Timeshare Scams

Timeshare Scams – Reading Between the Lines

It has been for decades now that the timeshare industry has been thriving, providing people with affordable options for vacation homes that come without all the worries associated with their upkeep and maintenance. However, despite the large numbers of legitimate timeshare companies, even after all these years, scams continue to affect the image of genuine timeshare companies. The best way to protect yourself from the most common timeshare scams to affect the market today is to be forewarned.

Here are the most common timeshare scams, and the ways to easily spot them.

  1. Bait and Switch
  2. Overwhelmed visitors touring a majestic resort destination sometimes unknowingly fall into this timeshare trap. You think you are purchasing at one resort but your contract has you tied to a different, less attractive timeshare resort. Always check that your timeshare contract indicates the resort where you think you are purchasing your timeshare.

  3. Signing contract outside the resort’s facilities
  4. Related to the aforementioned timeshare scam, when you sign your timeshare contract at a sales room that is not actually located at the resort where you think you are purchasing your timeshare, you should beware. In the best case scenario you are probably being sold a timeshare at a different resort than you think you are; at worst, you are being sold a non-existent timeshare. This kind of timeshare scam is much less common these days as the local police in most countries are usually involved to stop this fraudulent behavior and protect tourists.

  5. Not contract, but you have paid upfront
  6. When an agent demands for payment even before you get your contract, chances are, it’s a scam perpetuated by those wanting to get cold cash quickly. Remember, don’t give money in the absence of a valid contract.

  7. Being asked to pay for your timeshare “gifts”
  8. Attending presentations can be fun, especially if you are interested in purchasing a timeshare, but as a way of appreciation, legitimate timeshare companies usually provide you with small gifts in return for your time. Timeshare gifts should never cost you money (unless your gift is a discount); they should always be free. Beware of a timeshare scam if you are being asked to pay for your gift because you are not interested in buying a timeshare.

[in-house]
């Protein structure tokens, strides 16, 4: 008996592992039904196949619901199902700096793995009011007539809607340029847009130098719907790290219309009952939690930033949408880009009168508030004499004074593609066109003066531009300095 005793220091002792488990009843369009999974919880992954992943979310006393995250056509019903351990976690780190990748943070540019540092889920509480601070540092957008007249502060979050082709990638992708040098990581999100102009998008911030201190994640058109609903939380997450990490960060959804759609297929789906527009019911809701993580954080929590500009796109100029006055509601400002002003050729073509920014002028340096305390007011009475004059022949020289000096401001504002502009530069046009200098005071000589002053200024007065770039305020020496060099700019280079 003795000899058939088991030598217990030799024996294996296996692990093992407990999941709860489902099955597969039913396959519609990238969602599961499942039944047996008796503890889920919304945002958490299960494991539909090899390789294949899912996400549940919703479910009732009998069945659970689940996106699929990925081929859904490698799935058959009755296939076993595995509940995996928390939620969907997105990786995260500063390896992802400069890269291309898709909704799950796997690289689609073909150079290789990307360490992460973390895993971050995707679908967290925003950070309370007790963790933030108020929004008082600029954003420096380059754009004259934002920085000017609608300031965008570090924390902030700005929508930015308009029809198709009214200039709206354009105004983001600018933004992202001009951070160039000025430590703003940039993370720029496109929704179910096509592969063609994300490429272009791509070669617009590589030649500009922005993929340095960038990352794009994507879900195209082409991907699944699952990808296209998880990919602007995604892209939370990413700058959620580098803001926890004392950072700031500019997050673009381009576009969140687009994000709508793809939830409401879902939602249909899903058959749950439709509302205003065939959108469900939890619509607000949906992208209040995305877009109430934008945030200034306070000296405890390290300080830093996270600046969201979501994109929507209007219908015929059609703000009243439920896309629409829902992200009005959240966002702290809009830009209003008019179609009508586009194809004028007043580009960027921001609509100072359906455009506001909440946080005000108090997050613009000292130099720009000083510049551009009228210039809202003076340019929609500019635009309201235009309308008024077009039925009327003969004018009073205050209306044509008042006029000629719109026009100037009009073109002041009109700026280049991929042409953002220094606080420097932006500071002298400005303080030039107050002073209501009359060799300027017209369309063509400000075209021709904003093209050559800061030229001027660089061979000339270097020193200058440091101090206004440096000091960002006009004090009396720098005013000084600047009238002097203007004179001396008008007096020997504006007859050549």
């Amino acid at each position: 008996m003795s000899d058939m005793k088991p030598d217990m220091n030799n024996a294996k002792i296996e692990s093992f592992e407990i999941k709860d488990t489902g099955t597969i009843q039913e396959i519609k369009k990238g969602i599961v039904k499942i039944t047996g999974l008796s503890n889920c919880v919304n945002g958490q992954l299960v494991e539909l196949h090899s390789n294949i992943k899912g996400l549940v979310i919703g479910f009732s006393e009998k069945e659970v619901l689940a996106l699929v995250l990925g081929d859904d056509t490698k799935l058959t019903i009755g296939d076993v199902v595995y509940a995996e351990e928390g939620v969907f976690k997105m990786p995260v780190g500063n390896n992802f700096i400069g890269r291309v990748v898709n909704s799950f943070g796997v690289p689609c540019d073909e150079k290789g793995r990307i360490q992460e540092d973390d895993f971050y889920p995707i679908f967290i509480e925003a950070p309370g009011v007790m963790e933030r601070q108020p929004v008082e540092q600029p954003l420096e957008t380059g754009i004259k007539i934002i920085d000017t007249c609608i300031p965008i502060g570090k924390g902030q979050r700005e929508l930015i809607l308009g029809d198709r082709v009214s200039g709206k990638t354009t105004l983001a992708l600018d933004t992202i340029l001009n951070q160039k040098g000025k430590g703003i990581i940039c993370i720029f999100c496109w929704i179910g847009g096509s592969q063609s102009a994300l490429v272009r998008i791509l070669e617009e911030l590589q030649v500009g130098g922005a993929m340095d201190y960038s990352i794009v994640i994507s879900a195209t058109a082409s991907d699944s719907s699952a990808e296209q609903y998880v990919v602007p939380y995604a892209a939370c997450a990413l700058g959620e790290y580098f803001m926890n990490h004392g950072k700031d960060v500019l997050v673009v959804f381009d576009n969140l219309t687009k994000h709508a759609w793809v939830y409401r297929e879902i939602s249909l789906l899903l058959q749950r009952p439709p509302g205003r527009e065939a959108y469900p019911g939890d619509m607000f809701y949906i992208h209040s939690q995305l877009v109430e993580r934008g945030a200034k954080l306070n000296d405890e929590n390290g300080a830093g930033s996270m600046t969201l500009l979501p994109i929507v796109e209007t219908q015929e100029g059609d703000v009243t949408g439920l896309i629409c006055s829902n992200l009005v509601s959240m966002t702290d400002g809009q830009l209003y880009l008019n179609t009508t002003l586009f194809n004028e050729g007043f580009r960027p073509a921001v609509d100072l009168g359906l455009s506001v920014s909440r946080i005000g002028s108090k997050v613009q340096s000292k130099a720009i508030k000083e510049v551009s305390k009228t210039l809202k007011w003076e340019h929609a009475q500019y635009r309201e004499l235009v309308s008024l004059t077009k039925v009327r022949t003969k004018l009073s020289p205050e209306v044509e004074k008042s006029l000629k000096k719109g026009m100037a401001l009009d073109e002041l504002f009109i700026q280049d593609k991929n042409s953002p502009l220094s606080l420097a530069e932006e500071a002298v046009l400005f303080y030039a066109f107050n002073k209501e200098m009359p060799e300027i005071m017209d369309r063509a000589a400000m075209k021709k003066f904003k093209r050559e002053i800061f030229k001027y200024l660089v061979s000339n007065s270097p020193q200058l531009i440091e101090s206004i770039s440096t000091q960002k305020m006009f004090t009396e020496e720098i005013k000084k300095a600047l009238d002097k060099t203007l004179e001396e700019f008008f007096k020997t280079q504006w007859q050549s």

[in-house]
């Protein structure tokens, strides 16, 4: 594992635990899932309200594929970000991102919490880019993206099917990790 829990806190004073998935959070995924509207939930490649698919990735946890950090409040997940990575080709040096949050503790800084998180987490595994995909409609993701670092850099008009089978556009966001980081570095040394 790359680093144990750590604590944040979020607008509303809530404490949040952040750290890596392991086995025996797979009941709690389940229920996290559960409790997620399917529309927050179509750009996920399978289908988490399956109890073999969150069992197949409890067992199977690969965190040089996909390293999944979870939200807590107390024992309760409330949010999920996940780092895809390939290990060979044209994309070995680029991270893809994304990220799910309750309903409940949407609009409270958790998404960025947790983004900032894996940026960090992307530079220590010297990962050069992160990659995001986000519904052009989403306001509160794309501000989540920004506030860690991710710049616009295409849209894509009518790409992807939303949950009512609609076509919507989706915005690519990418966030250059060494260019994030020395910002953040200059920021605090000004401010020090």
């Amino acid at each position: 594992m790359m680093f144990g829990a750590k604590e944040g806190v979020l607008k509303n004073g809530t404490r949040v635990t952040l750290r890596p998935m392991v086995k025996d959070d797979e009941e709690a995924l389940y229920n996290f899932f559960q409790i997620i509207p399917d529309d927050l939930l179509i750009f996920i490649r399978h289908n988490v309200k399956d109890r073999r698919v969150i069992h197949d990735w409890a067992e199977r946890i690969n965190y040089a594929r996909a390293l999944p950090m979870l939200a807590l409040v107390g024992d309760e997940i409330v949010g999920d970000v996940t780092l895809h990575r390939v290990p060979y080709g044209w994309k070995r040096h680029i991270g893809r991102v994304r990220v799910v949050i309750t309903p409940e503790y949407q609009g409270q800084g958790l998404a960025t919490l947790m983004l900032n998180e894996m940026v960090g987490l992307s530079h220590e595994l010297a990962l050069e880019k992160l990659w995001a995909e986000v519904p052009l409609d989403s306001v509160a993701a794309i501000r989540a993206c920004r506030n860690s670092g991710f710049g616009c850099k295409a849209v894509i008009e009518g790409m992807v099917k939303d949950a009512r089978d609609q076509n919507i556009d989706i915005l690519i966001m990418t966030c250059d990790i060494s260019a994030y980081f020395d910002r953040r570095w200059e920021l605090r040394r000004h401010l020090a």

We recomend: Common Timeshare Scams

  9. Timeshare scams for resales on the internet
  10. Extra care should be taken when doing resales online. Timeshare scammers have gone high tech and know their way around modern tactics on the internet. Both buyers and sellers of resales are at risk of this type of timeshare scam.

  11. Cancellation even after the cooling off period
  12. Timeshare contracts can’t be cancelled after the cooling off period has passed. Think twice when a timeshare company tells you that theirs is cancellable anytime. It’s probably a fly by night, timeshare scam. Likewise, you can be a victim of a timeshare scam organized by dubious cancellation companies. Remember, if it is after the cooling off period, you can’t cancel, not matter how much money you pay the cancellation company.

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    What is the cooling off period for timeshare?

  13. Upfront fees for timeshare resales or rentals
  14. When the time comes and you want to rent or sell your timeshare, get the services of a timeshare company that asks for commission not upfront fees. If you are asked for upfront fees; you are likely to be involved in a timeshare scam.

  15. Phone calls from timeshare companies
  16. Don’t entertain phone calls from unknown sources who claim they want to purchase or sell your timeshare on your behalf. These are usually scammers. If you want to sell your timeshare, you should approach a reputable timeshare resale company.

  17. Claims for a free upgrade
  18. A common timeshare scam is to claim that you are getting a free upgrade on your timeshare when in fact you are signing a contract for a new timeshare with a competitor. Always check carefully that you are being contacted by your timeshare company.

  19. Fake OPCs (Outside Point of Contact – Timeshare agents)
  20. Sales personnel must show their IDs to potential buyers, and they must take you to where their official ID claims they are working. If you are taken by these OPCs to a different timeshare resort, you are likely to be walking into a timeshare scam.

Have you been involved in other timeshare scams? Add your experiences to the comments box.

Here you can read more about Timeshare Scams Explained

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